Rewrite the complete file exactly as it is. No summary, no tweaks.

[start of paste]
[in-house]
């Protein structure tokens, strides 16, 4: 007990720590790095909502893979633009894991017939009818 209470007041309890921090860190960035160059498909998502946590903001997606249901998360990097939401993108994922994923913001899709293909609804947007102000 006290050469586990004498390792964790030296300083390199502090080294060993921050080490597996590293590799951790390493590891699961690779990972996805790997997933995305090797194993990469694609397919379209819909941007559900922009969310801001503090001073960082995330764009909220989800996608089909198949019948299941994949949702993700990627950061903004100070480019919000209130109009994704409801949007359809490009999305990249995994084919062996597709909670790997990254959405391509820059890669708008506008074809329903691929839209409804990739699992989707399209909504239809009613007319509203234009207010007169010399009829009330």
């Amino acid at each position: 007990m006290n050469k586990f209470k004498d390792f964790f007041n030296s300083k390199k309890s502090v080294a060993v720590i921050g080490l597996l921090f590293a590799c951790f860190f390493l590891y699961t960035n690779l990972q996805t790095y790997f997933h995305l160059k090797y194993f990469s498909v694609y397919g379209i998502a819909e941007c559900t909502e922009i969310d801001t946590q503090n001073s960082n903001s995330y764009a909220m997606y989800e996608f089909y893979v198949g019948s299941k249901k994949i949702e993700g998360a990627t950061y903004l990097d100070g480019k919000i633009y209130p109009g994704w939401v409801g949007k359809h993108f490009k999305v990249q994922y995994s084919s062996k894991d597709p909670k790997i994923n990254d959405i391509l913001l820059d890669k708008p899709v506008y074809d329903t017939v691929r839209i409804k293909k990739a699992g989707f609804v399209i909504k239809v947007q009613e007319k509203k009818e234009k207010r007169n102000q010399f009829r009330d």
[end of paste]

[in-house]
């Protein structure tokens, strides 16, 4: 007990720590790095909502893979633009894991017939009818 209470007041309890921090860190960035160059498909998502946590903001997606249901998360990097939401993108994922994923913001899709293909609804947007102000 006290050469586990004498390792964790030296300083390199502090080294060993921050080490597996590293590799951790390493590891699961690779990972996805790997997933995305090797194993990469694609397919379209819909941007559900922009969310801001503090001073960082995330764009909220989800996608089909198949019948299941994949949702993700990627950061903004100070480019919000209130109009994704409801949007359809490009999305990249995994084919062996597709909670790997990254959405391509820059890669708008506008074809329903691929839209409804990739699992989707399209909504239809009613007319509203234009207010007169010399009829009330």
């Amino acid at each position: 007990m006290n050469k586990f209470k004498d390792f964790f007041n030296s300083k390199k309890s502090v080294a060993v720590i921050g080490l597996l921090f590293a590799c951790f860190f390493l590891y699961t960035n690779l990972q996805t790095y790997f997933h995305l160059k090797y194993f990469s498909v694609y397919g379209i998502a819909e941007c559900t909502e922009i969310d801001t946590q503090n001073s960082n903001s995330y764009a909220m997606y989800e996608f089909y893979v198949g019948s299941k249901k994949i949702e993700g998360a990627t950061y903004l990097d100070g480019k919000i633009y209130p109009g994704w939401v409801g949007k359809h993108f490009k999305v990249q994922y995994s084919s062996k894991d597709p909670k790997i994923n990254d959405i391509l913001l820059d890669k708008p899709v506008y074809d329903t017939v691929r839209i409804k293909k990739a699992g989707f609804v399209i909504k239809v947007q009613e007319k509203k009818e234009k207010r007169n102000q010399f009829r009330d």